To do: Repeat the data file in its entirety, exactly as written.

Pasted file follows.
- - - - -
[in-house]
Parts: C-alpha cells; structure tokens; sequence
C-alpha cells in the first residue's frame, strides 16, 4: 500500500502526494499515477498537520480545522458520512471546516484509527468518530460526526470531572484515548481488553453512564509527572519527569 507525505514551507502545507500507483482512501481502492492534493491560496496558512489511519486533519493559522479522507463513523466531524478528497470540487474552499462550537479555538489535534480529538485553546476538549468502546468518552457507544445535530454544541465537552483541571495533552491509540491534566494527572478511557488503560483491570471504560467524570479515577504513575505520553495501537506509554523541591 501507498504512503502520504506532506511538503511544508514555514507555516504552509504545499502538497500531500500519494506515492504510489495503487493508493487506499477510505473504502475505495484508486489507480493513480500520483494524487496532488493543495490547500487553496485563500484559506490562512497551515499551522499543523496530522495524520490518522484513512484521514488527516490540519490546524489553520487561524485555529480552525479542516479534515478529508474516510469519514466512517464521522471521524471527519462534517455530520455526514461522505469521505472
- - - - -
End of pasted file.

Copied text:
[in-house]
Parts: C-alpha cells; structure tokens; sequence
C-alpha cells in the first residue's frame, strides 16, 4: 500500500502526494499515477498537520480545522458520512471546516484509527468518530460526526470531572484515548481488553453512564509527572519527569 507525505514551507502545507500507483482512501481502492492534493491560496496558512489511519486533519493559522479522507463513523466531524478528497470540487474552499462550537479555538489535534480529538485553546476538549468502546468518552457507544445535530454544541465537552483541571495533552491509540491534566494527572478511557488503560483491570471504560467524570479515577504513575505520553495501537506509554523541591 501507498504512503502520504506532506511538503511544508514555514507555516504552509504545499502538497500531500500519494506515492504510489495503487493508493487506499477510505473504502475505495484508486489507480493513480500520483494524487496532488493543495490547500487553496485563500484559506490562512497551515499551522499543523496530522495524520490518522484513512484521514488527516490540519490546524489553520487561524485555529480552525479542516479534515478529508474516510469519514466512517464521522471521524471527519462534517455530520455526514461522505469521505472